Hacket 4 splenomegaly with fever in a small child having normal Hb electrophoresis
A 5-year old boy was brought by mum for fever and abdominal pains since 4 days. The boy first had a fever which became associated to peri-ombilical abdominal pains the following day. There are no known factors that aggravate or relieve the pains, and further characteristics of the pain could not be explained. Child was administered albendazole 400mg and Paracetamol Dose for weight the night before consultation.
His mother mentioned similar episodes of abdominal pains over the years usually preceded by fever, no jaundice noticed, usually treated in health centres. A previous abdominal ultrasound done the previous year showed splenomegaly of about 11.8cm.
His Hb electrophoresis is unknown likewise that of his parents. Never had a glycemia taken. HIV serology negative done the previous year. He is the 1st out of 3 children and the only boy. No known chronic disease or frequent illnesses in any of siblings. Psychomotor development seems adequate for age.
On clinical exam, there is fatigue, conserved appetite (never been very interested in food), low weight gain, dysuria, concentrated yellow urine, no enuresis nor nocturia, stool aspect could not described. He has moderate palour of conjunctiva, palms and feet. White sclera. Bilateral cervical palpable lymph nodes, about 0.5cm in diameter. Tenderness on deep palpation of ombilical region. Hacket 3 splenomegaly firm with smooth borders, and hepatomegaly about 2.5cm below right costal margin. A dry scarring ulcer on the big toe of right foot. The rest of physical examination was unremarkable.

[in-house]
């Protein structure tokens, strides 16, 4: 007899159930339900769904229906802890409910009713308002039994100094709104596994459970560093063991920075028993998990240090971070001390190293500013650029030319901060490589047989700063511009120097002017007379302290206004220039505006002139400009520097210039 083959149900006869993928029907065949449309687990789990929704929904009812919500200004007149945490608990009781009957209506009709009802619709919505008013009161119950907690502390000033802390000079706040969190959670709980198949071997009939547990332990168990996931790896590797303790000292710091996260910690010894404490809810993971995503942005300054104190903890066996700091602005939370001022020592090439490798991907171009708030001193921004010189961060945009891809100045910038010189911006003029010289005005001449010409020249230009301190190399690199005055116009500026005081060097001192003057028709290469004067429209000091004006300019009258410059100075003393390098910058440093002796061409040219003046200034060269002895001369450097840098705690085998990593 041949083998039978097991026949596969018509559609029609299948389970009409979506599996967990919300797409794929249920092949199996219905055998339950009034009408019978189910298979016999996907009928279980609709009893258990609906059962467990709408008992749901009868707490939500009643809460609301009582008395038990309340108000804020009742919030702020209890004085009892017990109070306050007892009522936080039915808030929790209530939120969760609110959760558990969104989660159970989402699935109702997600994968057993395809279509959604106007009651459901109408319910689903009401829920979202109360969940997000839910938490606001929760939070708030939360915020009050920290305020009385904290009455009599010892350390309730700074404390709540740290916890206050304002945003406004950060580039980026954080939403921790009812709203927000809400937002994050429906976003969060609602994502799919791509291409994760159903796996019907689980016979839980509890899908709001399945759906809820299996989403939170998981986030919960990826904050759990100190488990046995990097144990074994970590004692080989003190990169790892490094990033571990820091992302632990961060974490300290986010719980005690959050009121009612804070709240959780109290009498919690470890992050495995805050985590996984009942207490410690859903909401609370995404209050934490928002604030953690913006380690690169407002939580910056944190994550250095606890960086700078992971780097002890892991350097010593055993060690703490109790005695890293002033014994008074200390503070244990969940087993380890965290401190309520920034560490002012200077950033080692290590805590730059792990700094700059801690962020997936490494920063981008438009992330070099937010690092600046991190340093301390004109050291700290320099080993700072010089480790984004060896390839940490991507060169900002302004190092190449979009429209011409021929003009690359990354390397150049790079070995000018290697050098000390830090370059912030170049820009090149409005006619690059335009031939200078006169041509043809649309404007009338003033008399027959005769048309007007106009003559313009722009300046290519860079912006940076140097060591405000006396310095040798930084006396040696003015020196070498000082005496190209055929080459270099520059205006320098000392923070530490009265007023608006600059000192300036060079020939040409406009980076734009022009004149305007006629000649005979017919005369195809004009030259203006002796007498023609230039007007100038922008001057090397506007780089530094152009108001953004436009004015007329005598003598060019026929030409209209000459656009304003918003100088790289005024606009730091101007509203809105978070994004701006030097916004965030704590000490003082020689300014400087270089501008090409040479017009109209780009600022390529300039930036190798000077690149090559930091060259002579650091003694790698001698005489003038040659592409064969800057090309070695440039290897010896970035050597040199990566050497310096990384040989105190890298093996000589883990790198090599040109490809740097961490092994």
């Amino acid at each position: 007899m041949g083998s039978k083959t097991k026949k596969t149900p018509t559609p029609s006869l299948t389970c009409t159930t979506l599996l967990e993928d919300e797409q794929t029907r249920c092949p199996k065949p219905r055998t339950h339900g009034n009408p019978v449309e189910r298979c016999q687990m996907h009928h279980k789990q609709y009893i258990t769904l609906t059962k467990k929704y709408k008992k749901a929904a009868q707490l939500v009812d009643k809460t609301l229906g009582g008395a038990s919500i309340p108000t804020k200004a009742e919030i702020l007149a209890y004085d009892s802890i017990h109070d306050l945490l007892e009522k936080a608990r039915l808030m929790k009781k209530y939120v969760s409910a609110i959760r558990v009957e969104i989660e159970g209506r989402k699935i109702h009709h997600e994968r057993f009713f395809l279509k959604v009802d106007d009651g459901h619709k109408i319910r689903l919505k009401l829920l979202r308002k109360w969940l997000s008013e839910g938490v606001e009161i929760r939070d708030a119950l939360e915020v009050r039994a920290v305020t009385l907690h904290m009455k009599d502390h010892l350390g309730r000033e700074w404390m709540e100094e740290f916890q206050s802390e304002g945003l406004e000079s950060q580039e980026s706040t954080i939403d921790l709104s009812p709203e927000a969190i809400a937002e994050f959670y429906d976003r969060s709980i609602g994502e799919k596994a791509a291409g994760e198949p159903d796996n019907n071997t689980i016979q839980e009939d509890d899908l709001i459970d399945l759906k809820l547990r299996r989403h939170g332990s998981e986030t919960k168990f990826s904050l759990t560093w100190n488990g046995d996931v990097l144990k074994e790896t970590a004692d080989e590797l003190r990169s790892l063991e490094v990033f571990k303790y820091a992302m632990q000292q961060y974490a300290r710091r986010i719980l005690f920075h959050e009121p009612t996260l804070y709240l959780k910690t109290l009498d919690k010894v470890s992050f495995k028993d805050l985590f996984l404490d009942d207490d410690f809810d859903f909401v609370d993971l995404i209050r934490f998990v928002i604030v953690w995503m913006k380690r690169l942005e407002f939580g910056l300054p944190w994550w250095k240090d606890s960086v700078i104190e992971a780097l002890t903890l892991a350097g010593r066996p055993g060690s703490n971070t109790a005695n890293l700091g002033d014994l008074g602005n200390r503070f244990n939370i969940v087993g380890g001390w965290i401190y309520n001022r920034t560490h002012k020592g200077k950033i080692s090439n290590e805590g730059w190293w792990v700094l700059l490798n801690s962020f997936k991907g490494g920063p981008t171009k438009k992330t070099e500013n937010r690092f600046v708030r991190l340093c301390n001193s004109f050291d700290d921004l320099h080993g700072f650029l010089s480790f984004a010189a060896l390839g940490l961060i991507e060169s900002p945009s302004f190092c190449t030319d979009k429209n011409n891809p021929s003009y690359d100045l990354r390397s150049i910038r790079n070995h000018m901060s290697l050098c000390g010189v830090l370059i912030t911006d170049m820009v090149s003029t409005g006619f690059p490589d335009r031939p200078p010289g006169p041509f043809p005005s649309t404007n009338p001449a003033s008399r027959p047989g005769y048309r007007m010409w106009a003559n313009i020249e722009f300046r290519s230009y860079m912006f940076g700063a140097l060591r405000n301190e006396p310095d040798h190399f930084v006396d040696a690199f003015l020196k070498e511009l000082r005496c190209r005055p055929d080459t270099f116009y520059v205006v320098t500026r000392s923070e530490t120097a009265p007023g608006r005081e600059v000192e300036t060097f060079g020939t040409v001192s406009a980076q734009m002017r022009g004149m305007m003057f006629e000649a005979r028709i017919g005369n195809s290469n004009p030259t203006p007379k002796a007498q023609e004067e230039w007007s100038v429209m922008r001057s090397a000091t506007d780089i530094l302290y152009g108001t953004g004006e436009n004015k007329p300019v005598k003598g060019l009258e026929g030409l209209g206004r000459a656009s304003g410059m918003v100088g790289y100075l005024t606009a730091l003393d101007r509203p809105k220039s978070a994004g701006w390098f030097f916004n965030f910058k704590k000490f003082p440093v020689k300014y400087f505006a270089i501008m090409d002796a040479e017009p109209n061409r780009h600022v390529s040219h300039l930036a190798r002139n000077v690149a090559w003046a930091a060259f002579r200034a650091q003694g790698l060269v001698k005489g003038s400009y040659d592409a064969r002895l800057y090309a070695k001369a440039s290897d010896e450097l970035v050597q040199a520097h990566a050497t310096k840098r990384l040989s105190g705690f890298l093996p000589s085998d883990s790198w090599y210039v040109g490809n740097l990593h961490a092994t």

STOP. THINK. DIAGNOSIS…
We therefore retain a fever, abdominal pain and a reactive or hyper reactive spleen.
Working Diagnosis was Urinary tract reaction on a terrain to be investigated. Differential: Malaria or sepsis of another portal of entry, on a terrain to be investigated.
For the terrain or underlying condition: Hemoglobinopathy with first option being Sickle Cell Disease, then hereditary spherocytosis.
As differential: G6PD deficiency, malignant hemopathy, Portal Hypertension, or auto immune disease, ketoacidosis in Type1 Diabetes Mellitus, and an associated gastritis.
Work-ups were requested in two shifts. Available work ups:
FBC with pancytopenia (anemia is normocytic, there is lymphopenia and moderate thrombopenia). Reticulocyte count showing regenerative anemia, Normal levels of G6PD, Positive RDT for malaria, with trophozoites of Pfalciparum on thick blood smear, urine dipstick with no abnormal findings, Hb electrophoresis AA.
The patient was treated for simple malaria and Mum was told to complete deworming with second dose of Albendazole 400mg 1 week later. There was regression of fever and abdominal pains when reviewed few days later.
The terrain is still being discussed.
Peripheral blood smear, liver enzymes(SGPT, SGOT), H.pylori serology and an abdominal ultrasound are awaited.
Please do discuss and send in your suggestions for diagnosis and reflections as this would greatly help with the next step. The patient is being followed up at an out-patient unit though in a context of traditional ‘rites’ being carried out on him by family.
We are also, now considering, specifically the possibility of hyper reactive Malarial syndrome or other parasitic invasion of spleen if the other tests are negative.
Thanks for your participation and contributions below.?
Presented by Dr.P.O